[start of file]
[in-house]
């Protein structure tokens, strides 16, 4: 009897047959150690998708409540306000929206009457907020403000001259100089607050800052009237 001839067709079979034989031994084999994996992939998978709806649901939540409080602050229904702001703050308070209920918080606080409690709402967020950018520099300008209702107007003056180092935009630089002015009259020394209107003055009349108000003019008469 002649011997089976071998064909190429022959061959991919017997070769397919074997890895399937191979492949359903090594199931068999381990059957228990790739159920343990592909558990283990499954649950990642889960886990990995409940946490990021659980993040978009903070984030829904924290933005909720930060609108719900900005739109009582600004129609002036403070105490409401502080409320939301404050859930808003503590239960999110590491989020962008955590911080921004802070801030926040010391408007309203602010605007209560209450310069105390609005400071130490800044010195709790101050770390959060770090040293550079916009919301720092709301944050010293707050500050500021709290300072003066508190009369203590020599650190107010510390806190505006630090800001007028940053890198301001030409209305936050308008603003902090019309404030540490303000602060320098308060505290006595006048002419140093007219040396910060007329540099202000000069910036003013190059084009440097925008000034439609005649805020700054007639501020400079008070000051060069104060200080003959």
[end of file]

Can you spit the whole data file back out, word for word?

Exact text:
[in-house]
């Protein structure tokens, strides 16, 4: 009897047959150690998708409540306000929206009457907020403000001259100089607050800052009237 001839067709079979034989031994084999994996992939998978709806649901939540409080602050229904702001703050308070209920918080606080409690709402967020950018520099300008209702107007003056180092935009630089002015009259020394209107003055009349108000003019008469 002649011997089976071998064909190429022959061959991919017997070769397919074997890895399937191979492949359903090594199931068999381990059957228990790739159920343990592909558990283990499954649950990642889960886990990995409940946490990021659980993040978009903070984030829904924290933005909720930060609108719900900005739109009582600004129609002036403070105490409401502080409320939301404050859930808003503590239960999110590491989020962008955590911080921004802070801030926040010391408007309203602010605007209560209450310069105390609005400071130490800044010195709790101050770390959060770090040293550079916009919301720092709301944050010293707050500050500021709290300072003066508190009369203590020599650190107010510390806190505006630090800001007028940053890198301001030409209305936050308008603003902090019309404030540490303000602060320098308060505290006595006048002419140093007219040396910060007329540099202000000069910036003013190059084009440097925008000034439609005649805020700054007639501020400079008070000051060069104060200080003959």